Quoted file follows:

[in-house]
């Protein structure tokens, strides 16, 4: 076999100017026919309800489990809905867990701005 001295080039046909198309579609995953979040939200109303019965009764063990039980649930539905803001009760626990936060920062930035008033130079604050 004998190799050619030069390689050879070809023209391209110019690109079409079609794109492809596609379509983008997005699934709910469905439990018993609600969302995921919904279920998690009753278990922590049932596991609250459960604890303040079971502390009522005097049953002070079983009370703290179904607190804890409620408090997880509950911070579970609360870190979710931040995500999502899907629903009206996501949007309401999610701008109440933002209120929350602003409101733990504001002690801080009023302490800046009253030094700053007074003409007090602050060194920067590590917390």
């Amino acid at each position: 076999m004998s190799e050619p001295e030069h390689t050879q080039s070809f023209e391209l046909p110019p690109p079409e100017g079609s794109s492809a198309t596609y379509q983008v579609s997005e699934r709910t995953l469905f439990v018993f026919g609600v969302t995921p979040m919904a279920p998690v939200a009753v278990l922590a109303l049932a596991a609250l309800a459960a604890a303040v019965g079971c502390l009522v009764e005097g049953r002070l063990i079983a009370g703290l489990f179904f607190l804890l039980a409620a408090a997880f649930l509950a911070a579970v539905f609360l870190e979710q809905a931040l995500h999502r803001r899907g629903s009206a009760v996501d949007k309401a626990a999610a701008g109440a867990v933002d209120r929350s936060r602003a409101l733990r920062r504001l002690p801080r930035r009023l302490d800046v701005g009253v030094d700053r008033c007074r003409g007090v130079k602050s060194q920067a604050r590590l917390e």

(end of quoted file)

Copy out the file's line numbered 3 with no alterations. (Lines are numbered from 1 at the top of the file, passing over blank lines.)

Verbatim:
């Amino acid at each position: 076999m004998s190799e050619p001295e030069h390689t050879q080039s070809f023209e391209l046909p110019p690109p079409e100017g079609s794109s492809a198309t596609y379509q983008v579609s997005e699934r709910t995953l469905f439990v018993f026919g609600v969302t995921p979040m919904a279920p998690v939200a009753v278990l922590a109303l049932a596991a609250l309800a459960a604890a303040v019965g079971c502390l009522v009764e005097g049953r002070l063990i079983a009370g703290l489990f179904f607190l804890l039980a409620a408090a997880f649930l509950a911070a579970v539905f609360l870190e979710q809905a931040l995500h999502r803001r899907g629903s009206a009760v996501d949007k309401a626990a999610a701008g109440a867990v933002d209120r929350s936060r602003a409101l733990r920062r504001l002690p801080r930035r009023l302490d800046v701005g009253v030094d700053r008033c007074r003409g007090v130079k602050s060194q920067a604050r590590l917390e």